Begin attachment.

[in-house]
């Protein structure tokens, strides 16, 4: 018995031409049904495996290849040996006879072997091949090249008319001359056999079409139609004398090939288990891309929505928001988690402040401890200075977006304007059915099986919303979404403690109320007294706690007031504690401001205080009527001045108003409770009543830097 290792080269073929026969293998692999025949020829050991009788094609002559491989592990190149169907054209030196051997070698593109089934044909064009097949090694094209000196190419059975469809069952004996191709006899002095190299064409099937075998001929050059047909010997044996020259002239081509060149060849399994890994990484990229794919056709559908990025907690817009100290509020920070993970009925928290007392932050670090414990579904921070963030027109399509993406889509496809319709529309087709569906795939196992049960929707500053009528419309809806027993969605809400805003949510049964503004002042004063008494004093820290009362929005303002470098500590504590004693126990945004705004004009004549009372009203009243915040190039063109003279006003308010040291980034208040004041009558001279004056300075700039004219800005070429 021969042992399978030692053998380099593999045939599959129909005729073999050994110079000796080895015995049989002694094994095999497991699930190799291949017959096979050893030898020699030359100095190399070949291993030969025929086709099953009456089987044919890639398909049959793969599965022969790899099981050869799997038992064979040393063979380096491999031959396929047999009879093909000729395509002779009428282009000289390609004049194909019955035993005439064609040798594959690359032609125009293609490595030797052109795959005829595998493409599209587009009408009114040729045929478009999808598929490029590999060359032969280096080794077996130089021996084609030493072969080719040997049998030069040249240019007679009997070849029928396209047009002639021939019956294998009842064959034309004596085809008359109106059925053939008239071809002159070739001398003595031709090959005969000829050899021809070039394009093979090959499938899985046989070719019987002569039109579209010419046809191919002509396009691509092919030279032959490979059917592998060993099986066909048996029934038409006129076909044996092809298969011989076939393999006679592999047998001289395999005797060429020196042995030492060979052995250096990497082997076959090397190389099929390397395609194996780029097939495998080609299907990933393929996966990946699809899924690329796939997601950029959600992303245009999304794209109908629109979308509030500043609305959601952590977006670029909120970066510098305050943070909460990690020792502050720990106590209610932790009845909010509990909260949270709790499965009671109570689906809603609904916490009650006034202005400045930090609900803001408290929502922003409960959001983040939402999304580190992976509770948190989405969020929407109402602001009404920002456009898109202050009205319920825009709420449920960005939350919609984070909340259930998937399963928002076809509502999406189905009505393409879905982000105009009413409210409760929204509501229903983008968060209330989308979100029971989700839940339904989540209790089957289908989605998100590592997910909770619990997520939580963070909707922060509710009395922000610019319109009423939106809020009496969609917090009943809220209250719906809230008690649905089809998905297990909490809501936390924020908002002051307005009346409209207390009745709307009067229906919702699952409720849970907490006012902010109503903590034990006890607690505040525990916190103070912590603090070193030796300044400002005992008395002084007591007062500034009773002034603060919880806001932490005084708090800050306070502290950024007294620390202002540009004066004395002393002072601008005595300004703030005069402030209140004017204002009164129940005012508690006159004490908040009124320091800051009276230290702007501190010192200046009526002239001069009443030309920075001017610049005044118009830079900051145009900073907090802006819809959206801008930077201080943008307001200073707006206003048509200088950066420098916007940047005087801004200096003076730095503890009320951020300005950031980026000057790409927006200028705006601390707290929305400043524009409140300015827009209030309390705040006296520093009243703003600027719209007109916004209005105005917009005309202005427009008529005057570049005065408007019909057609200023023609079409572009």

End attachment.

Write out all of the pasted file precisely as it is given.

[in-house]
């Protein structure tokens, strides 16, 4: 018995031409049904495996290849040996006879072997091949090249008319001359056999079409139609004398090939288990891309929505928001988690402040401890200075977006304007059915099986919303979404403690109320007294706690007031504690401001205080009527001045108003409770009543830097 290792080269073929026969293998692999025949020829050991009788094609002559491989592990190149169907054209030196051997070698593109089934044909064009097949090694094209000196190419059975469809069952004996191709006899002095190299064409099937075998001929050059047909010997044996020259002239081509060149060849399994890994990484990229794919056709559908990025907690817009100290509020920070993970009925928290007392932050670090414990579904921070963030027109399509993406889509496809319709529309087709569906795939196992049960929707500053009528419309809806027993969605809400805003949510049964503004002042004063008494004093820290009362929005303002470098500590504590004693126990945004705004004009004549009372009203009243915040190039063109003279006003308010040291980034208040004041009558001279004056300075700039004219800005070429 021969042992399978030692053998380099593999045939599959129909005729073999050994110079000796080895015995049989002694094994095999497991699930190799291949017959096979050893030898020699030359100095190399070949291993030969025929086709099953009456089987044919890639398909049959793969599965022969790899099981050869799997038992064979040393063979380096491999031959396929047999009879093909000729395509002779009428282009000289390609004049194909019955035993005439064609040798594959690359032609125009293609490595030797052109795959005829595998493409599209587009009408009114040729045929478009999808598929490029590999060359032969280096080794077996130089021996084609030493072969080719040997049998030069040249240019007679009997070849029928396209047009002639021939019956294998009842064959034309004596085809008359109106059925053939008239071809002159070739001398003595031709090959005969000829050899021809070039394009093979090959499938899985046989070719019987002569039109579209010419046809191919002509396009691509092919030279032959490979059917592998060993099986066909048996029934038409006129076909044996092809298969011989076939393999006679592999047998001289395999005797060429020196042995030492060979052995250096990497082997076959090397190389099929390397395609194996780029097939495998080609299907990933393929996966990946699809899924690329796939997601950029959600992303245009999304794209109908629109979308509030500043609305959601952590977006670029909120970066510098305050943070909460990690020792502050720990106590209610932790009845909010509990909260949270709790499965009671109570689906809603609904916490009650006034202005400045930090609900803001408290929502922003409960959001983040939402999304580190992976509770948190989405969020929407109402602001009404920002456009898109202050009205319920825009709420449920960005939350919609984070909340259930998937399963928002076809509502999406189905009505393409879905982000105009009413409210409760929204509501229903983008968060209330989308979100029971989700839940339904989540209790089957289908989605998100590592997910909770619990997520939580963070909707922060509710009395922000610019319109009423939106809020009496969609917090009943809220209250719906809230008690649905089809998905297990909490809501936390924020908002002051307005009346409209207390009745709307009067229906919702699952409720849970907490006012902010109503903590034990006890607690505040525990916190103070912590603090070193030796300044400002005992008395002084007591007062500034009773002034603060919880806001932490005084708090800050306070502290950024007294620390202002540009004066004395002393002072601008005595300004703030005069402030209140004017204002009164129940005012508690006159004490908040009124320091800051009276230290702007501190010192200046009526002239001069009443030309920075001017610049005044118009830079900051145009900073907090802006819809959206801008930077201080943008307001200073707006206003048509200088950066420098916007940047005087801004200096003076730095503890009320951020300005950031980026000057790409927006200028705006601390707290929305400043524009409140300015827009209030309390705040006296520093009243703003600027719209007109916004209005105005917009005309202005427009008529005057570049005065408007019909057609200023023609079409572009």